Bayes' theorem

In probability theory and applications, Bayes' theorem shows the relation between a conditional probability and its reverse form. For example, the probability of a hypothesis given some observed pieces of evidence and the probability of that evidence given the hypothesis. This theorem is named after Thomas Bayes (/ˈbeɪz/ or "bays") and often called Bayes' law or Bayes' rule.


The equation used is:


  • P(A) is the prior probability or marginal probability of A. It is "prior" in the sense that it does not take into account any information about B.
  • P(A|B) is the conditional probability of A, given B. It is also called the posterior probability because it is derived from or depends upon the specified value of B.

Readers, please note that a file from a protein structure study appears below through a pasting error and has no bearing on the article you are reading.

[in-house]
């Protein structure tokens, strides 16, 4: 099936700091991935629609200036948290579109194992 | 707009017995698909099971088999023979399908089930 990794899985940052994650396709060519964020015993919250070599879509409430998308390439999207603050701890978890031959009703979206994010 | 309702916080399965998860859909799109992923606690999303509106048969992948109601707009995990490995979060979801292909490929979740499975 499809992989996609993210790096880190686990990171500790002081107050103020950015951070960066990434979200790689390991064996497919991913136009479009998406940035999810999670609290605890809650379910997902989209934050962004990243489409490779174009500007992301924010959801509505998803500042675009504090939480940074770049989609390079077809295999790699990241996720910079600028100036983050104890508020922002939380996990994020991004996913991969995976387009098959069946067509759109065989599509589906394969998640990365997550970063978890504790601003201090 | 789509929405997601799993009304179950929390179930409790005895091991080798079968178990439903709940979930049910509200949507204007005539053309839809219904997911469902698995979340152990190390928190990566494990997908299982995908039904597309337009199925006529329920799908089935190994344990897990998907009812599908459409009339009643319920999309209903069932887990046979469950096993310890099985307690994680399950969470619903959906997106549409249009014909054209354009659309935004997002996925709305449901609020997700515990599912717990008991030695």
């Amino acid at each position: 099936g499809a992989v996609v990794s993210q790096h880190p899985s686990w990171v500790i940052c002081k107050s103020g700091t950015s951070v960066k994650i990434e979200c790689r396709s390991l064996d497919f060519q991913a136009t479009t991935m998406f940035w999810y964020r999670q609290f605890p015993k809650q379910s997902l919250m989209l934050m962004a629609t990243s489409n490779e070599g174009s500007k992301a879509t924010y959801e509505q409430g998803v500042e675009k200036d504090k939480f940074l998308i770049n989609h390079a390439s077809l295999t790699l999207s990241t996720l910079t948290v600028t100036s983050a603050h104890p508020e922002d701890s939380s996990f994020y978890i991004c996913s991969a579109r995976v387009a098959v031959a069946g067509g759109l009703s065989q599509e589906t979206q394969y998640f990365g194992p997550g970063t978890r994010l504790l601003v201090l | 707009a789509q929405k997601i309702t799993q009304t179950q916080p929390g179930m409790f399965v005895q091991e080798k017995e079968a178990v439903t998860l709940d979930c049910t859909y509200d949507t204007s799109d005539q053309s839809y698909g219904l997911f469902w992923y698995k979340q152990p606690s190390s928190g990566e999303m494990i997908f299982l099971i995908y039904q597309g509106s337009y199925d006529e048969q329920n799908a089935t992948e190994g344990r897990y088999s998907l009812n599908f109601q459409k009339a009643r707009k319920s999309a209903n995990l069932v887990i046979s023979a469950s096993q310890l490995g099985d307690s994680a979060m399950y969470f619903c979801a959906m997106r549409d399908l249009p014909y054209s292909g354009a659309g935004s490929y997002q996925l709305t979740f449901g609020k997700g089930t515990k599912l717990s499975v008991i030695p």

• P(B|A) is the conditional probability of B given A. It is also called the likelihood.
  • P(B) is the prior or marginal probability of B, and acts as a normalizing constant.
Other Languages
العربية: مبرهنة بايز
aragonés: Teorema de Bayes
asturianu: Teorema de Bayes
беларуская: Тэарэма Баеса
беларуская (тарашкевіца)‎: Тэарэма Баеса
български: Теорема на Бейс
čeština: Bayesova věta
Cymraeg: Theorem Bayes
Ελληνικά: Θεώρημα Μπέυζ
فارسی: قضیه بیز
Gaeilge: Teoirim Bayes
한국어: 베이즈 정리
Bahasa Indonesia: Teorema Bayes
íslenska: Formúla Bayes
עברית: חוק בייס
lietuvių: Bajeso teorema
magyar: Bayes-tétel
Nederlands: Theorema van Bayes
Piemontèis: Fórmola ëd Bayes
português: Teorema de Bayes
српски / srpski: Бајесова теорема
Basa Sunda: Téoréma Bayes
svenska: Bayes sats
Türkçe: Bayes teoremi
українська: Теорема Баєса
Tiếng Việt: Định lý Bayes